Joel Dempsey

Teacher and former student

The first time I saw Vincent Campanella … it was outside the library [of Park College, now Park University, in Parkville, Missouri].  He was approaching the winding steps that were built into the side of the hill; they led from the library down to Copley Hall.  David Luttenburger and Rick Cromie were talking, and I was listening until this man headed in the direction of their conversation, swerving from MacKay Hall with boxes lodged in his hands and stacked above his head.  As he came nearer, Cromie and Lutenburger moved aside in subtle wonder.  We excused ourselves as he pointed the foot and directed the eye towards the first step.  I shouted, "Need some help?"  The refusal was direct and coupled with authority that made me say, "Do it yourself!" … and he did.  I watched him twist his way down the steps and head in the direction of the Art Department on the third floor of Alumni Hall.

I was 18 years old, when Campy in Alumni Hall handed a piece of paper and a stub of charcoal to each student.  It was a very large class.  He demonstrated what was to be done with our meager piece of paper and charcoal.  Then he went into his office and closed the door.  Near the end of the two-hour class Campy returned.  I had drawn a box in the same shape as the bottles I saw on the table.  Under the bottles was a stained white tablecloth.  The box I could draw, but all the other relationships of the bottle to the tablecloth, and the window, or the trees and the space between the bottles, and the window, had gone out the window.  David and Rick were waiting after class and we drank some beer from a bottle and talked about those relationships.

The classes in Art progressed and we found that the small boxes we drew were thumbnail sketches for bigger paintings in the next semester.  Our class became smaller, and the criticism of our paintings grew more tenacious.  We would place our paintings for the week on the floor and Campy would critique them.  Sometimes it would be structure, color, the use of hot and cold colors, and many times he would test our truthfulness.  "Where are you looking? What are you looking at?  Why look at that?  There is nothing there; what are you doing?  Don't you see all those cool colors… That's not hot!  It's cool … and Boyer, your structure is going to hell!"  He dropped ashes on Boyer's painting and some on mine.  There were a few students who didn't always show him work.  They talked, and to get a grade they bought Campy a box of good cigars.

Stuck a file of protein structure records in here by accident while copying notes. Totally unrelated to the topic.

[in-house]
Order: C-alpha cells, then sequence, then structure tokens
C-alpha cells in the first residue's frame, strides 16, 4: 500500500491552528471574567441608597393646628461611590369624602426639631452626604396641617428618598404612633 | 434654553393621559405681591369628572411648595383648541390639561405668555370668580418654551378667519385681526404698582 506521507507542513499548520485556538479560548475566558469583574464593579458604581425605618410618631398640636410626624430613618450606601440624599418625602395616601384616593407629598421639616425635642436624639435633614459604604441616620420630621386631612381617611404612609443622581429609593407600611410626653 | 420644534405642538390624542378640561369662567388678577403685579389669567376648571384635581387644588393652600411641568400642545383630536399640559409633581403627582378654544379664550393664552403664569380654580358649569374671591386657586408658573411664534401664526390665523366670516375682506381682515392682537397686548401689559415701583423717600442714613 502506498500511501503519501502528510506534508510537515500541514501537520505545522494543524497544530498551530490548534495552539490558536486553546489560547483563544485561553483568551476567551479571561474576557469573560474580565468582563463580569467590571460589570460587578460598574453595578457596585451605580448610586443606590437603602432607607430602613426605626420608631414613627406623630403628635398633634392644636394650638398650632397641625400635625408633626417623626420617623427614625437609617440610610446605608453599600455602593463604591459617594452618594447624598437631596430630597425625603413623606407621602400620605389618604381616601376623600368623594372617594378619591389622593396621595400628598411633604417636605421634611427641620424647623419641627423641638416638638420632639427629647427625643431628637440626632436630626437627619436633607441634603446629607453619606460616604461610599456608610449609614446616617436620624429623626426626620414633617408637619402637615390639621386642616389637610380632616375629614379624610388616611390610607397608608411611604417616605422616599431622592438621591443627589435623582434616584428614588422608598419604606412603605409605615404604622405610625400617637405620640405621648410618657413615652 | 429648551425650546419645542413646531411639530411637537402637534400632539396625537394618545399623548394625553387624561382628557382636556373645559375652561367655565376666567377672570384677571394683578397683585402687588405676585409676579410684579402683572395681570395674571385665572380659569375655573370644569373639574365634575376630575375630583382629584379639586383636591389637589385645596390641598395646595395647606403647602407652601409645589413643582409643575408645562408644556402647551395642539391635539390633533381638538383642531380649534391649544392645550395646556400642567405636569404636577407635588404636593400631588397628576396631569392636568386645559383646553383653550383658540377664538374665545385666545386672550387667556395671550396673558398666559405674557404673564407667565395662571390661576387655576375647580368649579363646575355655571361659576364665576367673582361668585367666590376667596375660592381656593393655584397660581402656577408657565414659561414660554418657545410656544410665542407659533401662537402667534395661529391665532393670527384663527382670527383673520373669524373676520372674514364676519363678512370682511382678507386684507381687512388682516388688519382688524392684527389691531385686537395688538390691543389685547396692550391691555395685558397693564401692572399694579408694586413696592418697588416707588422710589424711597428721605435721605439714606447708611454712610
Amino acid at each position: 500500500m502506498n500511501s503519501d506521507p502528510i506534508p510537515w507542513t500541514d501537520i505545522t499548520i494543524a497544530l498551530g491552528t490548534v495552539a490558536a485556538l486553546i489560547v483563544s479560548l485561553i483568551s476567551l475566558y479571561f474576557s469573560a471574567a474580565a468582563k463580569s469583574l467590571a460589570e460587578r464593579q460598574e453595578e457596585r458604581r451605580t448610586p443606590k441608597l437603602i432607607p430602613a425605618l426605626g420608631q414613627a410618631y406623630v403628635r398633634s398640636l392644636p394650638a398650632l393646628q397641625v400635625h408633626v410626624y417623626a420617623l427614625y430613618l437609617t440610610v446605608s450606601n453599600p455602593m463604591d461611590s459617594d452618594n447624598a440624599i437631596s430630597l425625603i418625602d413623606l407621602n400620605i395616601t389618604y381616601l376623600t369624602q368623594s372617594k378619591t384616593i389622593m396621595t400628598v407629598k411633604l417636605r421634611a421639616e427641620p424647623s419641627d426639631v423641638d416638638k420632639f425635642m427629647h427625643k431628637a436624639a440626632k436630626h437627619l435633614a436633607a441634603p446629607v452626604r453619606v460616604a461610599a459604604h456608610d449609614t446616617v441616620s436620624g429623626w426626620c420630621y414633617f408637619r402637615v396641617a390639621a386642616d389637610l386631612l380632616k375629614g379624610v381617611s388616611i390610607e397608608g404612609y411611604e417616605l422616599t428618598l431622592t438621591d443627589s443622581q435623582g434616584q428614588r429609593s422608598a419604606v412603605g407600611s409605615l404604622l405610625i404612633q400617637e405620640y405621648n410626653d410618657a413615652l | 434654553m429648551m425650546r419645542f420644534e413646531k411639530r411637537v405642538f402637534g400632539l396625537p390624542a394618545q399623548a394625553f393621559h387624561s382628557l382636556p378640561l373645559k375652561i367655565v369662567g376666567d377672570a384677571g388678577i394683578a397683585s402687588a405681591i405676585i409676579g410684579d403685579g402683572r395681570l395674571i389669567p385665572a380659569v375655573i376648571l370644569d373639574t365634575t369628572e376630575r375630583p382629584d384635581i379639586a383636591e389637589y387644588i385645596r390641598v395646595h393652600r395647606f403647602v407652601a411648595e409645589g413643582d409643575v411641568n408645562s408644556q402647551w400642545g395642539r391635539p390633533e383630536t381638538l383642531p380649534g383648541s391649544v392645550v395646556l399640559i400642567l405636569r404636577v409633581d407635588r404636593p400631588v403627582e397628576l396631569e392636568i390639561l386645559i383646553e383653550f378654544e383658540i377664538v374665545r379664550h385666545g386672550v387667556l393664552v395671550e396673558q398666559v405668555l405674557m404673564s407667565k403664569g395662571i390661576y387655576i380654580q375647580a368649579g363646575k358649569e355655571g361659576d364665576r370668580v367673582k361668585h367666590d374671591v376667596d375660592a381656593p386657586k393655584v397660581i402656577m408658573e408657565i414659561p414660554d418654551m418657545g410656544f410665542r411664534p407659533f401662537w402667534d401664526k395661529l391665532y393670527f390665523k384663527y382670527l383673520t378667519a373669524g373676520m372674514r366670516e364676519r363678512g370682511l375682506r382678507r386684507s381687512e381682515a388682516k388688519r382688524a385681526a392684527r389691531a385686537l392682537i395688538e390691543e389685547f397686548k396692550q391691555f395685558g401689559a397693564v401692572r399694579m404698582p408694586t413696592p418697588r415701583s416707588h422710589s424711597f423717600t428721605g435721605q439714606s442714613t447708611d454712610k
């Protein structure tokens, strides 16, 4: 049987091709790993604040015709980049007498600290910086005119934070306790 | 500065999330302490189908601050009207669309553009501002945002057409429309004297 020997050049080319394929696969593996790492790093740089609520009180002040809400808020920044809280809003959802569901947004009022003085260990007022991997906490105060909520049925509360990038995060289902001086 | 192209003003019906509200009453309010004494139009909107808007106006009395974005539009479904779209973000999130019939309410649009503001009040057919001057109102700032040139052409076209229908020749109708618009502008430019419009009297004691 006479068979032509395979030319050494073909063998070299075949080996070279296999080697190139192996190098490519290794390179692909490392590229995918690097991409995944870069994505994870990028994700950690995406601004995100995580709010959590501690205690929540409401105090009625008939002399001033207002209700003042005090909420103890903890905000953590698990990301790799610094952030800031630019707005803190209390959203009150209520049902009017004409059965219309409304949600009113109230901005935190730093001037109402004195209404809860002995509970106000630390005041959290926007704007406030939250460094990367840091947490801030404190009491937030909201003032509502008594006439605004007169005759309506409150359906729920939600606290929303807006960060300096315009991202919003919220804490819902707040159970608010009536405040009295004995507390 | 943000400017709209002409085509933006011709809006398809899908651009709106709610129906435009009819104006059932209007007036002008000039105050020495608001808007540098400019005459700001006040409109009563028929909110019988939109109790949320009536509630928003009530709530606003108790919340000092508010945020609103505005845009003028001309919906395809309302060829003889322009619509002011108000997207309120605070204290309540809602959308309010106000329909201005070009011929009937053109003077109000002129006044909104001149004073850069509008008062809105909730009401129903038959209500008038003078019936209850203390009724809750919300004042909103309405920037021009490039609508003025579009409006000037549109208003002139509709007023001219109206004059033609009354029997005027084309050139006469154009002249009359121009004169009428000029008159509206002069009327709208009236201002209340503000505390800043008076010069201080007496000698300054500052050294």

Remember the cardboard boxes?  What do you think he did with the boxes?  He cut them up and we painted on them.  At the end of class he took a sponge and water and wiped the cardboard clean.  When we came to class the next day, there it was, a piece of cardboard with a "morose" background.  Vincent would assign that word, morose, to his own work.

When it came to teaching, Mr. Campanella could with ease take the toughest students and bend them to his interest in art, just as the cardboard bent when drying.  Take for example the group of students who gave him cigars.  They were good cigars and I am sure that he enjoyed the restful smoke.  One of those students is now teaching painting at the college level.  "Hey, John, have any of your students ever given you cigars?"

I remember when I started teaching in this community, there was a need to culminate the ideas that I had learned and wanted to pass on to my class.  It was a large class, hard to handle at times.  I invited Vincent to meet them.  He did more than cover the objectives written in my lesson plan.  It was fascinating to see Vincent paint, and he painted because it was better to do and show than talk!  There were no questions after Vincent finished painting.  The class was amazed at the transformation of Edith Shelly that took place on the canvas during that hour and fifteen minutes in the spring of 1969 at Line Creek Elementary School in the R-5 School District.  Vincent articulated his sharp intelligence in art with paint and brush.

After retirement from Park College, Vincent would spend the evenings at my place in Shawnee Mission, Kansas, having wine, or martinis if the day had gone well for him.  Sometimes the talk was Cezanne, De Kooning, Delacroix, Van Gogh, Picasso, Kline … "Where did you receive your training, Joel?"  

"Girard College - Franz Kline went there."   

His conversation was about everything.  From poverty to the finest education in the world, Vincent was always studying, integrating, forming relationships and acknowledging that he did not think of his work as "abstract."  All I could do was listen to him concatenate the world of art in the past as it unfolded before, during and after dinner.  But there was always room for a walk and a puff of cigar after all the discourse and listening.  "You remember some of the dialogue, Beasley?"  You were doing what one does in the presence of Vincent Campanella.

But it doesn't matter, Vincent.  "When you are dead: you are dead!"  A Campy axiom, said to Joel Dempsey in 1974 at a dinner engagement.  The topic was philosophy, Wittgenstein and Epicurus.  A little coffee and he was off on a trip to New York City.

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